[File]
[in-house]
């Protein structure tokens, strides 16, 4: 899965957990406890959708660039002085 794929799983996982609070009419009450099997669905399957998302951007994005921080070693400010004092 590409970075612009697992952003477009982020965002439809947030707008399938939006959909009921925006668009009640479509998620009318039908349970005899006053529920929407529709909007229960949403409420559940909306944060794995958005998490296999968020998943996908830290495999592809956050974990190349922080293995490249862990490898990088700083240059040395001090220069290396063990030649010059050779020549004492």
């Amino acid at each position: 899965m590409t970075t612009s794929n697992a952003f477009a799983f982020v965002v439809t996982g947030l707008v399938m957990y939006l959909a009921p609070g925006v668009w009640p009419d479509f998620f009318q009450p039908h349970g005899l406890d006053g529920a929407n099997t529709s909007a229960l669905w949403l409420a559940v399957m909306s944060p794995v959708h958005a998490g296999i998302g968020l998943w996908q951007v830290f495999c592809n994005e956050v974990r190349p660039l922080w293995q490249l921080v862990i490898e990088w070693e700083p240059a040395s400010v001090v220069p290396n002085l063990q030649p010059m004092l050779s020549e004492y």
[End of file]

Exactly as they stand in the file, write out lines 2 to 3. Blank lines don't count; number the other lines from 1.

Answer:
């Protein structure tokens, strides 16, 4: 899965957990406890959708660039002085 794929799983996982609070009419009450099997669905399957998302951007994005921080070693400010004092 590409970075612009697992952003477009982020965002439809947030707008399938939006959909009921925006668009009640479509998620009318039908349970005899006053529920929407529709909007229960949403409420559940909306944060794995958005998490296999968020998943996908830290495999592809956050974990190349922080293995490249862990490898990088700083240059040395001090220069290396063990030649010059050779020549004492």
């Amino acid at each position: 899965m590409t970075t612009s794929n697992a952003f477009a799983f982020v965002v439809t996982g947030l707008v399938m957990y939006l959909a009921p609070g925006v668009w009640p009419d479509f998620f009318q009450p039908h349970g005899l406890d006053g529920a929407n099997t529709s909007a229960l669905w949403l409420a559940v399957m909306s944060p794995v959708h958005a998490g296999i998302g968020l998943w996908q951007v830290f495999c592809n994005e956050v974990r190349p660039l922080w293995q490249l921080v862990i490898e990088w070693e700083p240059a040395s400010v001090v220069p290396n002085l063990q030649p010059m004092l050779s020549e004492y």